Ebola and HIV are two examples of pandemics. Both of these viruses had developed in animals first. Then have transferred to humans. Both are deadly when untreated.
Dr Jonna Mazet is a veterinarian and professor at UC Davis. She is the head of ONE HEALTH, targeting emerging infectious diseases. She and her team have identified about 800 new viruses from having tested over 56,000 animals. About 100 of these viruses are harmful to humans.
JONNA MAZET, DVM, MPVM, PHD
Professor of Epidemiology and Disease Ecology
Director, Wildlife Health Center, UC Davis
Executive Director, One Health Institute, UC Davis
Dr. Mazet is the Principal Investigator and Director on a new global early warning system, named PREDICT, that is being developed with funding of $75 million over five years by the US Agency for International Development’s (USAID) Emerging Pandemic Threats Program.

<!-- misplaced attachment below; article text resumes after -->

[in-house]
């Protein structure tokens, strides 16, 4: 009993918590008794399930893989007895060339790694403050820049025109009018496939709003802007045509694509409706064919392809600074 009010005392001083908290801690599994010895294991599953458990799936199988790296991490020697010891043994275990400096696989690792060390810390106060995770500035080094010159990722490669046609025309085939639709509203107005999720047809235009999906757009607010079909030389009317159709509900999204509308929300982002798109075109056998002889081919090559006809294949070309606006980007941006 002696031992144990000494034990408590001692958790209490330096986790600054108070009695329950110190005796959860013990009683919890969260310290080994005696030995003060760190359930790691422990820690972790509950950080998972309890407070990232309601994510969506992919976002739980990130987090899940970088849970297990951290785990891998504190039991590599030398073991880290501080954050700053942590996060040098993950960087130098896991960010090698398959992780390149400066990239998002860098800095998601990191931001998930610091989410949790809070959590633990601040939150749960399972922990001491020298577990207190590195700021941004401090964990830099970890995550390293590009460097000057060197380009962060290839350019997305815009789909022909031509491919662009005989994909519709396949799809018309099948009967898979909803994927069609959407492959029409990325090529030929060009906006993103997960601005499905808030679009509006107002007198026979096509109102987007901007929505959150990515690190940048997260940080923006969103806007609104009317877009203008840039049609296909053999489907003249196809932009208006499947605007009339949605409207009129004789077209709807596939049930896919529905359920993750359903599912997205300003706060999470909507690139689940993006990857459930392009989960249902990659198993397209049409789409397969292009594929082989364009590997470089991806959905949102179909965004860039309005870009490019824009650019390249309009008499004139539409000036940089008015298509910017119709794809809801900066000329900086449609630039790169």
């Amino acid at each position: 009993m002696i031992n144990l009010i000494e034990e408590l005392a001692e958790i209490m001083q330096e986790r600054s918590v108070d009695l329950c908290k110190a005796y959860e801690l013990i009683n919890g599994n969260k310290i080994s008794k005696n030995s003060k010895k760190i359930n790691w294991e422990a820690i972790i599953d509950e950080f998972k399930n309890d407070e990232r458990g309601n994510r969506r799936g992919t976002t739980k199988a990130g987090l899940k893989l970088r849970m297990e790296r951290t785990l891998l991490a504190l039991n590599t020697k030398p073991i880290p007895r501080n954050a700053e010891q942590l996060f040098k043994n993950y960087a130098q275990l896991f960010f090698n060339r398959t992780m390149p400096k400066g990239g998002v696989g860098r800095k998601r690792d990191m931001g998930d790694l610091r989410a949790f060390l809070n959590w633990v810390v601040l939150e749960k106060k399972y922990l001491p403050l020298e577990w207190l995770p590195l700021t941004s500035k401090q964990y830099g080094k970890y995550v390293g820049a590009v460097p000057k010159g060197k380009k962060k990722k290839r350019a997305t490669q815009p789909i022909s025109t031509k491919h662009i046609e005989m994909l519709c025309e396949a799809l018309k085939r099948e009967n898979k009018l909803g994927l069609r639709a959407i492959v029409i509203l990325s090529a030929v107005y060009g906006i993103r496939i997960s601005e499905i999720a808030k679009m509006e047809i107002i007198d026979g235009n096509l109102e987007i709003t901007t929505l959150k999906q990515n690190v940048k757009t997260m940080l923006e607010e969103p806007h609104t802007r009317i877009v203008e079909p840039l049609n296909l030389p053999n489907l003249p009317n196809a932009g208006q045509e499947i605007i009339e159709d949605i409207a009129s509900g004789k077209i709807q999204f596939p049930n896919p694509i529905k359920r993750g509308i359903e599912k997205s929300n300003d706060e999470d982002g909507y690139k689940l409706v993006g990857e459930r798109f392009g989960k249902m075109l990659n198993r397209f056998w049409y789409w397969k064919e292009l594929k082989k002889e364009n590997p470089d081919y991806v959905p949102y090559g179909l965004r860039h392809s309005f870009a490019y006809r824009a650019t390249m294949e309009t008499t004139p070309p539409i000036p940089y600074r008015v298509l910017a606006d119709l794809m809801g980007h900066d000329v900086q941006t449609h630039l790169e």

PREDICT is a multi-institutional, transdisciplinary project in 24 developing countries that is establishing a global surveillance system for diseases emerging from wildlife using geospatial modeling, genomics, molecular virology and targeted field studies at hot zoonotic disease transmission interfaces. She leads a network of global NGOs and governmental agencies to build capacity within the PREDICT countries to develop surveillance systems and complete the necessary research to halt the next pandemic, like influenza, SARS, Ebola and HIV that have preceded the program.
“Predicting where new diseases may emerge from wild animals, and detecting viruses and other pathogens before they spread among people, give us the best chance to prevent new pandemics,” said Mazet, who is a contributing faculty of the UCGHI Center of Expertise onOne Health.
The concept of “One Health” — that human, animal and environmental health are inextricably linked and should be considered holistically — is a core principle of the PREDICT team.